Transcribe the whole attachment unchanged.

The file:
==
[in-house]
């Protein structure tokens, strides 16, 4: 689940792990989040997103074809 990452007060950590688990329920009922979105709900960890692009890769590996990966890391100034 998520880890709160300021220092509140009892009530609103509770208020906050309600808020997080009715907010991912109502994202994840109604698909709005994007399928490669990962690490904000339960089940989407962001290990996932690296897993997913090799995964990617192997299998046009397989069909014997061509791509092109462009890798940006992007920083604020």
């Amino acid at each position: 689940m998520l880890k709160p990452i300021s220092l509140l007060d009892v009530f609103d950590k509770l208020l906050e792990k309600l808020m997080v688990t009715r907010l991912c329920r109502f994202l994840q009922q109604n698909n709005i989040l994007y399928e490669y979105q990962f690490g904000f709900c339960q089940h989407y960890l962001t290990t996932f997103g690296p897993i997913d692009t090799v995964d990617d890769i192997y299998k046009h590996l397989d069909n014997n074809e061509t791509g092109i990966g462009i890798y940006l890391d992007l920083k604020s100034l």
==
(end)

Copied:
[in-house]
């Protein structure tokens, strides 16, 4: 689940792990989040997103074809 990452007060950590688990329920009922979105709900960890692009890769590996990966890391100034 998520880890709160300021220092509140009892009530609103509770208020906050309600808020997080009715907010991912109502994202994840109604698909709005994007399928490669990962690490904000339960089940989407962001290990996932690296897993997913090799995964990617192997299998046009397989069909014997061509791509092109462009890798940006992007920083604020």
């Amino acid at each position: 689940m998520l880890k709160p990452i300021s220092l509140l007060d009892v009530f609103d950590k509770l208020l906050e792990k309600l808020m997080v688990t009715r907010l991912c329920r109502f994202l994840q009922q109604n698909n709005i989040l994007y399928e490669y979105q990962f690490g904000f709900c339960q089940h989407y960890l962001t290990t996932f997103g690296p897993i997913d692009t090799v995964d990617d890769i192997y299998k046009h590996l397989d069909n014997n074809e061509t791509g092109i990966g462009i890798y940006l890391d992007l920083k604020s100034l």